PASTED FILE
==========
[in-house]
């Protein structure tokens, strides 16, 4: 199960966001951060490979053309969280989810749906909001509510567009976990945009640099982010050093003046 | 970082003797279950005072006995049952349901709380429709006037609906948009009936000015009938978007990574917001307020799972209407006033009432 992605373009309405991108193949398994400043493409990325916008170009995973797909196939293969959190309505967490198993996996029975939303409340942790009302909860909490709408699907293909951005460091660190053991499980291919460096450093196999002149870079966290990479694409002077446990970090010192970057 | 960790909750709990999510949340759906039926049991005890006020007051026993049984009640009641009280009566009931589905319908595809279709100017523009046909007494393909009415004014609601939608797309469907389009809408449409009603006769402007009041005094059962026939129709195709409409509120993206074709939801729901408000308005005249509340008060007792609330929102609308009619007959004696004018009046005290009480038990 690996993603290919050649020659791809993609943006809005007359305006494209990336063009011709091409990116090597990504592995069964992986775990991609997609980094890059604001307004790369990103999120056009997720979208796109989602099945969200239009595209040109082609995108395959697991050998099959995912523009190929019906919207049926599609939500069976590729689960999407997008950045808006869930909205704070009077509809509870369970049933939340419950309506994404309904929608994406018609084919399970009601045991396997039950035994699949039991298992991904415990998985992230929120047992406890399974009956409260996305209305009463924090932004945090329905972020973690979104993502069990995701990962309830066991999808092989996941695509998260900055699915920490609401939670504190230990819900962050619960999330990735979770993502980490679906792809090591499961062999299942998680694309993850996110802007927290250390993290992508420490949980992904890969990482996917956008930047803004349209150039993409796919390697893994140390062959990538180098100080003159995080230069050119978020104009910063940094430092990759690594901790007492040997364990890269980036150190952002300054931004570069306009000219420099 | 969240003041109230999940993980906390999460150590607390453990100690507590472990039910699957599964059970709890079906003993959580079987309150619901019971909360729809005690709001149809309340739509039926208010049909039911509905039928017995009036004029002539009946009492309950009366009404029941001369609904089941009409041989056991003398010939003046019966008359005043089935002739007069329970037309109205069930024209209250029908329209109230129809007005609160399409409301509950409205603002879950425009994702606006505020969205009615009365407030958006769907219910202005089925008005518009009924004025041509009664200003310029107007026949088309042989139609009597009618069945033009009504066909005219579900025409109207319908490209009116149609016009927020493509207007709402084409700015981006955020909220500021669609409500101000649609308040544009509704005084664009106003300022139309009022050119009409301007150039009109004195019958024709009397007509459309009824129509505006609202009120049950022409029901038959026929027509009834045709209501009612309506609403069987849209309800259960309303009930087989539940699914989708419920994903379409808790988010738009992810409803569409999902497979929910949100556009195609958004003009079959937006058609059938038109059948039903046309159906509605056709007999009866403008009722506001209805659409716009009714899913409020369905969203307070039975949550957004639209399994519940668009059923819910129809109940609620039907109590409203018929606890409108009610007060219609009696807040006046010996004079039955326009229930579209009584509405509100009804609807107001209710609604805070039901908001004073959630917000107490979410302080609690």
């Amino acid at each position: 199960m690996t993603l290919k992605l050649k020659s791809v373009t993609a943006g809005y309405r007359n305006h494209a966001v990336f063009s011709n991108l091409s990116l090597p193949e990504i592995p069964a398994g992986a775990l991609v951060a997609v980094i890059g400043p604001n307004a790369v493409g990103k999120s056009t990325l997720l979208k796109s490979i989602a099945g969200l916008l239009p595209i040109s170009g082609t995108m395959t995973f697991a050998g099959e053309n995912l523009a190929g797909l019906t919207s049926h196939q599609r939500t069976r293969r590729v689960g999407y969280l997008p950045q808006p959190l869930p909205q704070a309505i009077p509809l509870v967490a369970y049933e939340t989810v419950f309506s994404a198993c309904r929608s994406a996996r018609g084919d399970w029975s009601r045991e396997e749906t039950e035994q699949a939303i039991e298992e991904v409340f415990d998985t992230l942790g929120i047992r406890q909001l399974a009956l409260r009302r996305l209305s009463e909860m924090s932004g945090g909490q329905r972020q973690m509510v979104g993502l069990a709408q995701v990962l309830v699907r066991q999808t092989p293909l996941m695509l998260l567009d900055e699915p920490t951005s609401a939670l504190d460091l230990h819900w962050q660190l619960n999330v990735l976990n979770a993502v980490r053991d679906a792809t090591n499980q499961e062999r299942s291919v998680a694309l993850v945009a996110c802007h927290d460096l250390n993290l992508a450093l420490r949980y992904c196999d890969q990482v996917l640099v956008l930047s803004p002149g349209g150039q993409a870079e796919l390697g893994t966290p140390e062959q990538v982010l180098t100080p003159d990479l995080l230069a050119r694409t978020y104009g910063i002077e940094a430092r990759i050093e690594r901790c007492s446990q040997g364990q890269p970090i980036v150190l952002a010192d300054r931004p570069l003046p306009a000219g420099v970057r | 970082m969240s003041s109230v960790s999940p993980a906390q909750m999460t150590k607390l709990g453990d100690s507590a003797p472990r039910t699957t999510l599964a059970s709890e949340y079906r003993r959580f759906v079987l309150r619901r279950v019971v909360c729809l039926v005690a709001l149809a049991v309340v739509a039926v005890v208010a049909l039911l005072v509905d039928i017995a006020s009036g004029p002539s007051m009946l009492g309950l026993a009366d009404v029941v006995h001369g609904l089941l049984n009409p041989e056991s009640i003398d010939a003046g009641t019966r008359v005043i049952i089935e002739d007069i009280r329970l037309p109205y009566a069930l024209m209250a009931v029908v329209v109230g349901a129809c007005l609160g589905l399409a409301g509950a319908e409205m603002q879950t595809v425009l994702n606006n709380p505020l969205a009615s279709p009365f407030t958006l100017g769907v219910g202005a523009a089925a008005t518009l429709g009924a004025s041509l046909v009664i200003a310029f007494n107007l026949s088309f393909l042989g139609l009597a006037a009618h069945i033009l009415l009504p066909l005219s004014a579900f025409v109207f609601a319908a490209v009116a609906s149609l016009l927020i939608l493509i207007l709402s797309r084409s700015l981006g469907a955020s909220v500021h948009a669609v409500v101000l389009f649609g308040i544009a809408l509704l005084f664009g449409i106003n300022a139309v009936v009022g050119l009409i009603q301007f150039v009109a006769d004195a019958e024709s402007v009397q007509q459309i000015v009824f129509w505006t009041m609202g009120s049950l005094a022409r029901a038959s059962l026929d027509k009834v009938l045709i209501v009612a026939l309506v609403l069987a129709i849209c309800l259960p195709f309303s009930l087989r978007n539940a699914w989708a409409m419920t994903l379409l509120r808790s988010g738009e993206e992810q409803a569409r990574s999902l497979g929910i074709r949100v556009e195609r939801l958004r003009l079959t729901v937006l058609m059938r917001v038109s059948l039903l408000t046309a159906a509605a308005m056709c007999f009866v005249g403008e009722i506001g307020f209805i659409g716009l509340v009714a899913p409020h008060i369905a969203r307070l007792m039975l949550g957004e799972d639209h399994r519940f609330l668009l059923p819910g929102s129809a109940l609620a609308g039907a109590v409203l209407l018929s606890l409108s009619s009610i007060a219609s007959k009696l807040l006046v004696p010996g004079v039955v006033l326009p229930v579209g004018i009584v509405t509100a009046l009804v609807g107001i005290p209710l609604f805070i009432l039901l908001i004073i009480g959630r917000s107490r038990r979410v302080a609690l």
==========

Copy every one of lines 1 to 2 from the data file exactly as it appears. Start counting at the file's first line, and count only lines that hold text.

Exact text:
[in-house]
């Protein structure tokens, strides 16, 4: 199960966001951060490979053309969280989810749906909001509510567009976990945009640099982010050093003046 | 970082003797279950005072006995049952349901709380429709006037609906948009009936000015009938978007990574917001307020799972209407006033009432 992605373009309405991108193949398994400043493409990325916008170009995973797909196939293969959190309505967490198993996996029975939303409340942790009302909860909490709408699907293909951005460091660190053991499980291919460096450093196999002149870079966290990479694409002077446990970090010192970057 | 960790909750709990999510949340759906039926049991005890006020007051026993049984009640009641009280009566009931589905319908595809279709100017523009046909007494393909009415004014609601939608797309469907389009809408449409009603006769402007009041005094059962026939129709195709409409509120993206074709939801729901408000308005005249509340008060007792609330929102609308009619007959004696004018009046005290009480038990 690996993603290919050649020659791809993609943006809005007359305006494209990336063009011709091409990116090597990504592995069964992986775990991609997609980094890059604001307004790369990103999120056009997720979208796109989602099945969200239009595209040109082609995108395959697991050998099959995912523009190929019906919207049926599609939500069976590729689960999407997008950045808006869930909205704070009077509809509870369970049933939340419950309506994404309904929608994406018609084919399970009601045991396997039950035994699949039991298992991904415990998985992230929120047992406890399974009956409260996305209305009463924090932004945090329905972020973690979104993502069990995701990962309830066991999808092989996941695509998260900055699915920490609401939670504190230990819900962050619960999330990735979770993502980490679906792809090591499961062999299942998680694309993850996110802007927290250390993290992508420490949980992904890969990482996917956008930047803004349209150039993409796919390697893994140390062959990538180098100080003159995080230069050119978020104009910063940094430092990759690594901790007492040997364990890269980036150190952002300054931004570069306009000219420099 | 969240003041109230999940993980906390999460150590607390453990100690507590472990039910699957599964059970709890079906003993959580079987309150619901019971909360729809005690709001149809309340739509039926208010049909039911509905039928017995009036004029002539009946009492309950009366009404029941001369609904089941009409041989056991003398010939003046019966008359005043089935002739007069329970037309109205069930024209209250029908329209109230129809007005609160399409409301509950409205603002879950425009994702606006505020969205009615009365407030958006769907219910202005089925008005518009009924004025041509009664200003310029107007026949088309042989139609009597009618069945033009009504066909005219579900025409109207319908490209009116149609016009927020493509207007709402084409700015981006955020909220500021669609409500101000649609308040544009509704005084664009106003300022139309009022050119009409301007150039009109004195019958024709009397007509459309009824129509505006609202009120049950022409029901038959026929027509009834045709209501009612309506609403069987849209309800259960309303009930087989539940699914989708419920994903379409808790988010738009992810409803569409999902497979929910949100556009195609958004003009079959937006058609059938038109059948039903046309159906509605056709007999009866403008009722506001209805659409716009009714899913409020369905969203307070039975949550957004639209399994519940668009059923819910129809109940609620039907109590409203018929606890409108009610007060219609009696807040006046010996004079039955326009229930579209009584509405509100009804609807107001209710609604805070039901908001004073959630917000107490979410302080609690």